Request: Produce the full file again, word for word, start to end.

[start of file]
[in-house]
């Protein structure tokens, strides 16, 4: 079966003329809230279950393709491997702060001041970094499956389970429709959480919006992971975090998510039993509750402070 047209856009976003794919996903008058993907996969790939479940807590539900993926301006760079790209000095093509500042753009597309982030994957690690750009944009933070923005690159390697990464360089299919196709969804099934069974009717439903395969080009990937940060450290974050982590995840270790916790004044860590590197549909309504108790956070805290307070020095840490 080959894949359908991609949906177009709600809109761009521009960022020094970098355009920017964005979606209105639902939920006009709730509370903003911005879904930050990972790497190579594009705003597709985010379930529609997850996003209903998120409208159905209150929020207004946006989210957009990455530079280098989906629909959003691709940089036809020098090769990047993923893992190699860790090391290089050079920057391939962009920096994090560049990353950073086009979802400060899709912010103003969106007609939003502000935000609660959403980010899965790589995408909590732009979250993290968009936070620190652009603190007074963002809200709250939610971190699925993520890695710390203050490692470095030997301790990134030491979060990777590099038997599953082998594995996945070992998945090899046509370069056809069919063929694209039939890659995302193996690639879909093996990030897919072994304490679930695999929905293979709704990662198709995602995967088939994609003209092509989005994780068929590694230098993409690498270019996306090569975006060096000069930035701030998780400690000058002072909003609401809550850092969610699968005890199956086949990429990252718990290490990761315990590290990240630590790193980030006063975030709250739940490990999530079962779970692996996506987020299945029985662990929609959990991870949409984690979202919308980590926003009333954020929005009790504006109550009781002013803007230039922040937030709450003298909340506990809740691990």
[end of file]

[in-house]
């Protein structure tokens, strides 16, 4: 079966003329809230279950393709491997702060001041970094499956389970429709959480919006992971975090998510039993509750402070 047209856009976003794919996903008058993907996969790939479940807590539900993926301006760079790209000095093509500042753009597309982030994957690690750009944009933070923005690159390697990464360089299919196709969804099934069974009717439903395969080009990937940060450290974050982590995840270790916790004044860590590197549909309504108790956070805290307070020095840490 080959894949359908991609949906177009709600809109761009521009960022020094970098355009920017964005979606209105639902939920006009709730509370903003911005879904930050990972790497190579594009705003597709985010379930529609997850996003209903998120409208159905209150929020207004946006989210957009990455530079280098989906629909959003691709940089036809020098090769990047993923893992190699860790090391290089050079920057391939962009920096994090560049990353950073086009979802400060899709912010103003969106007609939003502000935000609660959403980010899965790589995408909590732009979250993290968009936070620190652009603190007074963002809200709250939610971190699925993520890695710390203050490692470095030997301790990134030491979060990777590099038997599953082998594995996945070992998945090899046509370069056809069919063929694209039939890659995302193996690639879909093996990030897919072994304490679930695999929905293979709704990662198709995602995967088939994609003209092509989005994780068929590694230098993409690498270019996306090569975006060096000069930035701030998780400690000058002072909003609401809550850092969610699968005890199956086949990429990252718990290490990761315990590290990240630590790193980030006063975030709250739940490990999530079962779970692996996506987020299945029985662990929609959990991870949409984690979202919308980590926003009333954020929005009790504006109550009781002013803007230039922040937030709450003298909340506990809740691990």